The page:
Look no further than Alan Greenspan and the financial meltdown in 2008 for an example of how success can make us overconfident. In October 2008, Greenspan admitted to Congress he was shocked that his financial models had failed. He no longer looked at them with a critical eye because they’d worked in the past.

Alexander Pope once said: “A little learning is a dangerous thing.” Studies have shown that just a little learning is enough to make people feel they’d learned the complete task. It’s called the “beginner’s bubble.”

My training at the FBI Academy gave me just enough knowledge to feel overconfident in my abilities. What I quickly learned is that I needed more than my puerile successes at the Academy to be an effective FBI agent; I needed to make progress if I wanted to make a difference in my profession.

After we move up a few notches on the ladder of success, the beginner’s bubble is replaced by a “victory bubble.” Our success leads us to believe we’re better decision makers than we really are. It also fails to remind us that the market and environment around us constantly change. 

Research has found that doctors learning to do spinal surgery usually do not begin to make mistakes until about their 15th iteration of the surgery. Similarly, new pilots rarely get into accidents, but their accident rate begins to rise until it peaks at about 800 flight hours, after which it begins to drop again.

How to make it work for you: Overconfidence is a common character flaw in those who lack humility. To be humble is not to think less of oneself, but to think of oneself less. Work to develop your emotional intelligence. If you do, you’ll be more aware of yourself and others around you. Emotionally intelligent people focus outward as they absorb more information about the people and situation around them.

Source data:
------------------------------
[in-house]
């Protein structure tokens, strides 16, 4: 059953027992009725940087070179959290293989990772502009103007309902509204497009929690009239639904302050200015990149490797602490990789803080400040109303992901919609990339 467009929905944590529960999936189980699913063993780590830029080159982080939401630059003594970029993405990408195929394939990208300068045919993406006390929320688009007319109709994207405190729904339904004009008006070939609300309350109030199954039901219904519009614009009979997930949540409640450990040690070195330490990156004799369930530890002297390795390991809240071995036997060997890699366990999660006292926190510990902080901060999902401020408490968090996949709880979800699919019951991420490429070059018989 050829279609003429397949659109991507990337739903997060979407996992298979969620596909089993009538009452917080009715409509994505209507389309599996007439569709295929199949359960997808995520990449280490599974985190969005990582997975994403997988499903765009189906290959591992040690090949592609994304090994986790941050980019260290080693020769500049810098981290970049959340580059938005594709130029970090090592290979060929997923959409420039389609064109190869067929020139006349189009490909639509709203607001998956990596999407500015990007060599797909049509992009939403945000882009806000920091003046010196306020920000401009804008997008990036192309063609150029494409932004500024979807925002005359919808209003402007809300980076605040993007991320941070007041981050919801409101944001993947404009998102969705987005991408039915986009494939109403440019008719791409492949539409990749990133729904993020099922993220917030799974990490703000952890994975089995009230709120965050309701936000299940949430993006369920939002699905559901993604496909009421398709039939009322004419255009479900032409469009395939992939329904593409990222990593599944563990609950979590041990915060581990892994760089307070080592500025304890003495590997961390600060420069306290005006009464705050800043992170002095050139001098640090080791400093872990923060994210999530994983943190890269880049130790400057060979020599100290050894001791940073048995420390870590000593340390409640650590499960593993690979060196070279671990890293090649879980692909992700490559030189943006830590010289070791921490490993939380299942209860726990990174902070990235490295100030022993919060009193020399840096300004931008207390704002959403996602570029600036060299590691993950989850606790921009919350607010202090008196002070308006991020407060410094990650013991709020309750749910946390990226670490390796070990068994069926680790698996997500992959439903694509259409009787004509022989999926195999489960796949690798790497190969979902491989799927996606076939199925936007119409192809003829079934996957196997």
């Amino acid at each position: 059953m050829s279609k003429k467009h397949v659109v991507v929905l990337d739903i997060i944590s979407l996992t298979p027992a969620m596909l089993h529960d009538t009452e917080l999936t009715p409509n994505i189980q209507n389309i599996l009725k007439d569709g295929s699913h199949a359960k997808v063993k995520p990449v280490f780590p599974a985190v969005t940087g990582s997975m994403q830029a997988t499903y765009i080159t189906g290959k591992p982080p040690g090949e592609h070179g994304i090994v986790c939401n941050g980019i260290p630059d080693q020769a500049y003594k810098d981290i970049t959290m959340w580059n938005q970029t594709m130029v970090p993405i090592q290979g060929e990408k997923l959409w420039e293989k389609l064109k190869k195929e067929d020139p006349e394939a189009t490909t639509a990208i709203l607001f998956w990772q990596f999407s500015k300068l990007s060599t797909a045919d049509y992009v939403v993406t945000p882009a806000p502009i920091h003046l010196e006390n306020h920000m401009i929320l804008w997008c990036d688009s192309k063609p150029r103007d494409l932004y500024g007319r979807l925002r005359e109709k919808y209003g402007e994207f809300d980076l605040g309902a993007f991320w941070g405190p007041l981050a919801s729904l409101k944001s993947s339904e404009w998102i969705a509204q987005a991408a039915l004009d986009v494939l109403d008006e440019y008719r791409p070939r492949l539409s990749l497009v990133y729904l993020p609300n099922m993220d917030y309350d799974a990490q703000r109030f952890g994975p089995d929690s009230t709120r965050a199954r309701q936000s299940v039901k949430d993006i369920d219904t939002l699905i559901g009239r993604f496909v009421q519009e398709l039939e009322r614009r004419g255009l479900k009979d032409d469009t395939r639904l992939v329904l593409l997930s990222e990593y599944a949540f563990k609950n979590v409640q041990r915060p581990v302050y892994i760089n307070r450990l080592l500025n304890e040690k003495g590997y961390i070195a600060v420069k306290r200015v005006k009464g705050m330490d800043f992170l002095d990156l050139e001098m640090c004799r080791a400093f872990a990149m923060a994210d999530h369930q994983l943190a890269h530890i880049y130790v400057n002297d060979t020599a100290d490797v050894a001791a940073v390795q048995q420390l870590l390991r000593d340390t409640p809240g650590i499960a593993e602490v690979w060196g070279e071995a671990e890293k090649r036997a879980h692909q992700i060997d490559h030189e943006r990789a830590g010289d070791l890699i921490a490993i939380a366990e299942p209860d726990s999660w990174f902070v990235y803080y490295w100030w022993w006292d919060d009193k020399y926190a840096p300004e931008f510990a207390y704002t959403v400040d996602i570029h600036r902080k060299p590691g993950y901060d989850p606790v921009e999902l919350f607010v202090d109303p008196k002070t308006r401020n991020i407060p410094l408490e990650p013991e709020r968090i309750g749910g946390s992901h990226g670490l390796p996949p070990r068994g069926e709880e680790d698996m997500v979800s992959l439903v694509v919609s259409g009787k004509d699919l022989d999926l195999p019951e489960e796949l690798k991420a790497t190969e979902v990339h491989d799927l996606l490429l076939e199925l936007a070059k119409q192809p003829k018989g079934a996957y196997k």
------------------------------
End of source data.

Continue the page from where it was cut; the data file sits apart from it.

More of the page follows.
Success causes us to ignore advice

If we’re successful and in a position of authority, we tend to shut down criticism and shut out people with opinions that differ from our own. We place more weight on our opinion than on the opinion of others because we’ve used our judgment to get to where we are in life.

And it works! Until it doesn’t.

When you ignore the advice of others, you may miss innovations, fail to recognize a dip in the market or ignore the rumblings of a demoralized team. Maybe you had the winning formula back in the day, but times have changed. You may need to update your views for an environment that constantly changes direction.

There are many reasons why successful leaders don’t welcome advice from others. First, the ego takes a hit because you admit you don’t have all the answers. Well, that just means you’re human so get over it. Second, advice often means change, and no one welcomes change except babies—and that’s only because they know what to expect. But change is the breeding ground for growth and progress.

How to make it work for you: Seek feedback because it’s the best path to improvement, growth, and success. When you ask for advice and feedback, it shows everyone that you’re willing to learn and become better. And that is always progress.


LaRae Quy was an FBI undercover and counterintelligence agent for 24 years. She exposed foreign spies and recruited them to work for the U.S. government. As an FBI agent, she developed the mental toughness to survive in environments of risk, uncertainty, and deception. Quy is the author of “Secrets of a Strong Mind” and “Mental Toughness for Women Leaders: 52 Tips To Recognize and Utilize Your Greatest Strengths.” If you’d like to find out if you are mentally tough, get her free 45-question Mental Toughness Assessment. Follow her on Twitter.